No one is really sure what happened to Oliver McCall during his February 7, 1997 heavyweight championship bout against Lennox Lewis. A minute before the fight, he appeared to be determined when he said, "I want my title. I'm fighting for my life." But for some reason, during the fight itself, beginning the middle of the fourth round, he suddenly stopped fighting and instead wandered around the ring, generally ignoring Lewis, who was punching him in the face. In fact, when the bell rang to signal the end of the round, Oliver started to sob and took a long time before going to his corner. Then in the fifth round, when McCall still refused to throw punches, the referee decided that he had seen enough and promptly ended the fight.
5 Serena Williams / Tennis / Cost of Meltdown: $593,000
During her semifinal against Kim Clijsters at the 2009 US Open, Serena Williams was trailing 4-6, 5-6 (15-30) when her second serve was called a foot fault, thus giving Clijsters two match points. Serena went ballistic as she gestured with her racquet and threatened the lineswoman, "I'm going to take this ball and shove it up your f***ing a**!" That unsportsmanlike behavior resulted in a point penalty for Williams and a trip to the final for Kim, who eventually won the championship.
4 John Bourke / Australian Football / Cost of Meltdown: $1.2 Million
Australian football is an interesting mix of football, rugby, and cricket. But if someone unfamiliar with it were to use 1985 Collingwood-Sydney reserves game to understand the sport, he might conclude that Australian football is some type of martial art.
3 Dennis Rodman / Basketball / Cost of Meltdown: $1.46 Million
On January 15, 1997, known troublemaker Dennis Rodman was going for a rebound when he stumbled onto the sidelines and tripped on a cameraman's foot. Inexplicably angered, Rodman proceeded to kick the cameraman in the groin.
2 Mike Tyson / Boxing / Cost of Meltdown: $4.37 Million
The second encounter between Mike Tyson and Evander Holyfield on June 28, 1997 was billed "The Sound and the Fury". Little did boxing fans know that the fight would result in Holyfield's ability to hear sound being threatened by Tyson's fury.
It all happened in the third round when after the two boxers clinched, Tyson bit Holyfield's right ear and spit the piece of flesh he had in his mouth onto the ring floor. That resulted in Iron Mike being given a two-point deduction. However, Tyson was unfazed as upon the fight's resumption, he proceeded to bite Holyfield's left ear, forcing the referee to end the fight and causing Mike to throw a tantrum.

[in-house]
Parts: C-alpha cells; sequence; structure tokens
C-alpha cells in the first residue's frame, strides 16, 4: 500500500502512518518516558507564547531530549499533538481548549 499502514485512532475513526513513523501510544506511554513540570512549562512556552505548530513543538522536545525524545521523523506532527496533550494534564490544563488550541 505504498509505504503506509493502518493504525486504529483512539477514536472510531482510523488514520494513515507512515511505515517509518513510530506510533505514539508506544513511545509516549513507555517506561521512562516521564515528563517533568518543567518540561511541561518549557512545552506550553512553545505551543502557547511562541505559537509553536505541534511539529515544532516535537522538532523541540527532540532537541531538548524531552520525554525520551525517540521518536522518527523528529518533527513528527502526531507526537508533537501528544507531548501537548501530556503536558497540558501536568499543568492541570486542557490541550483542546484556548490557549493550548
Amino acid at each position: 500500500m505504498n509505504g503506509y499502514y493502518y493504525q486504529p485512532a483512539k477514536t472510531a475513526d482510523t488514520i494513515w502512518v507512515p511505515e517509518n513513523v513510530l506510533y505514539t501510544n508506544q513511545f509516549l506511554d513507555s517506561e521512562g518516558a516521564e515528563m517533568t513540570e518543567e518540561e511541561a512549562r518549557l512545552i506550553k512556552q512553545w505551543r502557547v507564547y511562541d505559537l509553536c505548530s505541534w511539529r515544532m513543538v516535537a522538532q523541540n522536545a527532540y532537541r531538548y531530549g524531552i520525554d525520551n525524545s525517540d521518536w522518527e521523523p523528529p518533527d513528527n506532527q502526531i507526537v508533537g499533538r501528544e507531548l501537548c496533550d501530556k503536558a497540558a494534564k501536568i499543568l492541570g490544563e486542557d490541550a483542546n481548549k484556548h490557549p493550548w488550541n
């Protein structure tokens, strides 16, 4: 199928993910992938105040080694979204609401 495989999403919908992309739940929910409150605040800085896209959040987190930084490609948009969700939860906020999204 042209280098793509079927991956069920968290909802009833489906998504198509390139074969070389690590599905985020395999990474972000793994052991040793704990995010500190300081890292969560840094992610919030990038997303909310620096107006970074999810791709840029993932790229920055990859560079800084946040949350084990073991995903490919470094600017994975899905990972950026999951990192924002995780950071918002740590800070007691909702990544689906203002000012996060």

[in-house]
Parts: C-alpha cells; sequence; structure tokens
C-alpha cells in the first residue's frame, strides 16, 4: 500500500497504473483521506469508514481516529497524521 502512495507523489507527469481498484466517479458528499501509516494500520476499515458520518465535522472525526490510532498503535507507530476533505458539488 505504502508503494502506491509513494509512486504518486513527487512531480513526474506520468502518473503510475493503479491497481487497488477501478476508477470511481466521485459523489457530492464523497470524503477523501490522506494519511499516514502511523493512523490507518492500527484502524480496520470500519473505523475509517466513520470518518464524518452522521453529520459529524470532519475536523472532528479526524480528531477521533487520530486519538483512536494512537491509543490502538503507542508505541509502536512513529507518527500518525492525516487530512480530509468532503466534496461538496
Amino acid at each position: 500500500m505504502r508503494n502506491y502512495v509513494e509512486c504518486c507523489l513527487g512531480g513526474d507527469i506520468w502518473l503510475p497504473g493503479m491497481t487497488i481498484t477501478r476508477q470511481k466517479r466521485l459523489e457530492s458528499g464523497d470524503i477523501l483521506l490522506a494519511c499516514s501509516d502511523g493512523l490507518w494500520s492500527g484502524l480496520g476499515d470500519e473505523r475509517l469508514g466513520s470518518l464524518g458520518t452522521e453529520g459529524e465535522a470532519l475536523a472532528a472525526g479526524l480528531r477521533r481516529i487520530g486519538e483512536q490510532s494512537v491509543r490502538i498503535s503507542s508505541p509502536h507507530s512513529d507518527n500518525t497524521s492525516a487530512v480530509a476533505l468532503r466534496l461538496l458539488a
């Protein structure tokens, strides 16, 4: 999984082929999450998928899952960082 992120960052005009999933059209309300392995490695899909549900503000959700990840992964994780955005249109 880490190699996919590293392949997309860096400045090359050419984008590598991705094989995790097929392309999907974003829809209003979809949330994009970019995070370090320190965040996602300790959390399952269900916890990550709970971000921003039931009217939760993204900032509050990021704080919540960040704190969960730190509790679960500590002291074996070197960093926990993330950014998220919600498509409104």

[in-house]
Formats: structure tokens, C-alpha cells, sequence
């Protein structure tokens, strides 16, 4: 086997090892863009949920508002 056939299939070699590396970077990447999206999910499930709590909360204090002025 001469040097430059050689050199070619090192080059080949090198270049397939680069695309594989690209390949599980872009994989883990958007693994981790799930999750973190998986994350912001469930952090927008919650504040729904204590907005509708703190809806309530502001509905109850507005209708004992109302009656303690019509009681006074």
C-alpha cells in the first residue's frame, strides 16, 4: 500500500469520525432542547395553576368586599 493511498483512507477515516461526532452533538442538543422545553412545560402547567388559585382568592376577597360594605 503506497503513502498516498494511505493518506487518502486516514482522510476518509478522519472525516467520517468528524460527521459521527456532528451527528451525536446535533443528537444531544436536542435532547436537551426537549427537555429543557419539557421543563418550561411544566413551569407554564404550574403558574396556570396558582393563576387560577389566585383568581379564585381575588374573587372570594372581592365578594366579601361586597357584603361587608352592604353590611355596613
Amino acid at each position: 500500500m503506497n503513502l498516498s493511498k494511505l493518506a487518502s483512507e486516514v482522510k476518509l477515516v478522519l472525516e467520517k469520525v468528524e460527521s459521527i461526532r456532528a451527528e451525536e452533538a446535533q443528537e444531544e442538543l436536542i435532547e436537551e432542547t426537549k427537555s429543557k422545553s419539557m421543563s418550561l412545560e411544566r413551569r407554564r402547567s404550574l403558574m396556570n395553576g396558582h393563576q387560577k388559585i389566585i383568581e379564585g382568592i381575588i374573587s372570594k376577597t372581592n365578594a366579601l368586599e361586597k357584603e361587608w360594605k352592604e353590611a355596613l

1 Ron Artest and 8 Other NBA Players / Cost of Meltdown: $13.8 Million
When a basketball game is given a boxing match-type billing like "Malice at the Palace", it's certain that something very terrible took place. Actually, tensions were already high when the Pacers visited The Palace on November 19, 2004 since the encounter was a rematch of the previous season's Eastern Conference Finals, which the Pistons had won in six games.
With 45.9 seconds left in the game, Indiana was cruising to victory as it led 97-82, but Pacers forward Ron Artest still proceeded to give Ben Wallace a hard foul from behind while Wallace was attempting a lay-up. Ben then responded by shoving Artest with both hands, which led to a fight between several players from both teams. However, that altercation turned out to be a mere introduction to what happened next.
Artest strangely lay down on the scorer's table while putting on a headset to pretend to speak with a radio broadcaster even though the microphone wasn't live. That angered Wallace, who threw an armband at Ron. A spectator then got in on the action by throwing a cup of soda at Artest, who responded by running into the stands and grabbing the wrong spectator, but in the process, trampling a broadcaster who was seriously hurt. Artest's movement into the stands also started a massive fight between players and fans that the associated press would dub "the most infamous brawl in NBA history".
The very next day, nine players were suspended for a total of 146 games -- 137 for Pacers players and 9 for Pistons players. That represented $11 million in lost salary, Artest's being the worst at close to $5 million due to an 86-game suspension.
One would think that the stiff penalty would teach Artest, now Metta World Peace, a hard lesson, but this still happened in 2012: